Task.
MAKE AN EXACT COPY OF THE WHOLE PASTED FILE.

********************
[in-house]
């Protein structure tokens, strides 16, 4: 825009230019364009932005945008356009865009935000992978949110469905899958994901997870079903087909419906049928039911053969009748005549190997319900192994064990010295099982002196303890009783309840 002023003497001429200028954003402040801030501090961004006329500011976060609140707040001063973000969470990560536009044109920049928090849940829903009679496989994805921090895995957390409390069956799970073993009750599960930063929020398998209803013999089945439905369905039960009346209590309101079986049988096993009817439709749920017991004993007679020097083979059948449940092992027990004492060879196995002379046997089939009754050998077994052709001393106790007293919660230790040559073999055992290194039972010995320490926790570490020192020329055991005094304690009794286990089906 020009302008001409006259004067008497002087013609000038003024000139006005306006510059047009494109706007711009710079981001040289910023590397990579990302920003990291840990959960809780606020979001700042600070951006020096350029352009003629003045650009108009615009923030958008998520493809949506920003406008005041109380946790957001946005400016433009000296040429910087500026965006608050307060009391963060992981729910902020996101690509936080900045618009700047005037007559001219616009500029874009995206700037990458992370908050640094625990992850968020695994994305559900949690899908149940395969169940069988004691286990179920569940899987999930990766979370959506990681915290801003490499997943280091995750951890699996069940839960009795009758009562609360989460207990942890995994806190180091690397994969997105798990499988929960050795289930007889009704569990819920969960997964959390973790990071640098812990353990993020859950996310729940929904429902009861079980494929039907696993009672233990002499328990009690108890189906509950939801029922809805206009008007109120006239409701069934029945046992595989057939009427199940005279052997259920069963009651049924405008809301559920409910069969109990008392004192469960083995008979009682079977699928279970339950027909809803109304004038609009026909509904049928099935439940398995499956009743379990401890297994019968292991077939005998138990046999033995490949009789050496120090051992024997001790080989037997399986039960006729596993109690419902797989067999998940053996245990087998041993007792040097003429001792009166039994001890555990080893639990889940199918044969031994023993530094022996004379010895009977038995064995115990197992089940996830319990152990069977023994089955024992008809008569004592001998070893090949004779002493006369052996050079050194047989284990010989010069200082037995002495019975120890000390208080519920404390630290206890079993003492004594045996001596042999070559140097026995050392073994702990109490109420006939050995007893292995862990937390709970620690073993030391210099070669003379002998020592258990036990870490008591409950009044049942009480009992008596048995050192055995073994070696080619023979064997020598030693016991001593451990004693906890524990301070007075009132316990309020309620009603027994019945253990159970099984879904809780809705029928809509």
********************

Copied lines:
[in-house]
């Protein structure tokens, strides 16, 4: 825009230019364009932005945008356009865009935000992978949110469905899958994901997870079903087909419906049928039911053969009748005549190997319900192994064990010295099982002196303890009783309840 002023003497001429200028954003402040801030501090961004006329500011976060609140707040001063973000969470990560536009044109920049928090849940829903009679496989994805921090895995957390409390069956799970073993009750599960930063929020398998209803013999089945439905369905039960009346209590309101079986049988096993009817439709749920017991004993007679020097083979059948449940092992027990004492060879196995002379046997089939009754050998077994052709001393106790007293919660230790040559073999055992290194039972010995320490926790570490020192020329055991005094304690009794286990089906 020009302008001409006259004067008497002087013609000038003024000139006005306006510059047009494109706007711009710079981001040289910023590397990579990302920003990291840990959960809780606020979001700042600070951006020096350029352009003629003045650009108009615009923030958008998520493809949506920003406008005041109380946790957001946005400016433009000296040429910087500026965006608050307060009391963060992981729910902020996101690509936080900045618009700047005037007559001219616009500029874009995206700037990458992370908050640094625990992850968020695994994305559900949690899908149940395969169940069988004691286990179920569940899987999930990766979370959506990681915290801003490499997943280091995750951890699996069940839960009795009758009562609360989460207990942890995994806190180091690397994969997105798990499988929960050795289930007889009704569990819920969960997964959390973790990071640098812990353990993020859950996310729940929904429902009861079980494929039907696993009672233990002499328990009690108890189906509950939801029922809805206009008007109120006239409701069934029945046992595989057939009427199940005279052997259920069963009651049924405008809301559920409910069969109990008392004192469960083995008979009682079977699928279970339950027909809803109304004038609009026909509904049928099935439940398995499956009743379990401890297994019968292991077939005998138990046999033995490949009789050496120090051992024997001790080989037997399986039960006729596993109690419902797989067999998940053996245990087998041993007792040097003429001792009166039994001890555990080893639990889940199918044969031994023993530094022996004379010895009977038995064995115990197992089940996830319990152990069977023994089955024992008809008569004592001998070893090949004779002493006369052996050079050194047989284990010989010069200082037995002495019975120890000390208080519920404390630290206890079993003492004594045996001596042999070559140097026995050392073994702990109490109420006939050995007893292995862990937390709970620690073993030391210099070669003379002998020592258990036990870490008591409950009044049942009480009992008596048995050192055995073994070696080619023979064997020598030693016991001593451990004693906890524990301070007075009132316990309020309620009603027994019945253990159970099984879904809780809705029928809509």